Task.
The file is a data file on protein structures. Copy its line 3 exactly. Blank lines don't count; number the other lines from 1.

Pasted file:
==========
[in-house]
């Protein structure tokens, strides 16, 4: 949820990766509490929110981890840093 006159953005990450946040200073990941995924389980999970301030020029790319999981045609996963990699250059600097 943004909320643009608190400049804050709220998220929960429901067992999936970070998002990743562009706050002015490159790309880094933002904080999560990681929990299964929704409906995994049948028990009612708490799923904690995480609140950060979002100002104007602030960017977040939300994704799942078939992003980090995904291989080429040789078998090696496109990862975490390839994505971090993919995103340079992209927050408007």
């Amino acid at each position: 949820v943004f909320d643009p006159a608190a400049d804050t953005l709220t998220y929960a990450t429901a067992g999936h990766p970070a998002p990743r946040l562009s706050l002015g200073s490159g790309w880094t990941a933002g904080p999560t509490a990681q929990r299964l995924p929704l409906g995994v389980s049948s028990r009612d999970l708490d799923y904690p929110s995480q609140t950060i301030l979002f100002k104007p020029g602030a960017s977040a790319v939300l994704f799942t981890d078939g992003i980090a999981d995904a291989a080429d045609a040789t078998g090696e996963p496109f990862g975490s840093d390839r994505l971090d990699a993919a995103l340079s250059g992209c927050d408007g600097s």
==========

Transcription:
């Amino acid at each position: 949820v943004f909320d643009p006159a608190a400049d804050t953005l709220t998220y929960a990450t429901a067992g999936h990766p970070a998002p990743r946040l562009s706050l002015g200073s490159g790309w880094t990941a933002g904080p999560t509490a990681q929990r299964l995924p929704l409906g995994v389980s049948s028990r009612d999970l708490d799923y904690p929110s995480q609140t950060i301030l979002f100002k104007p020029g602030a960017s977040a790319v939300l994704f799942t981890d078939g992003i980090a999981d995904a291989a080429d045609a040789t078998g090696e996963p496109f990862g975490s840093d390839r994505l971090d990699a993919a995103l340079s250059g992209c927050d408007g600097s």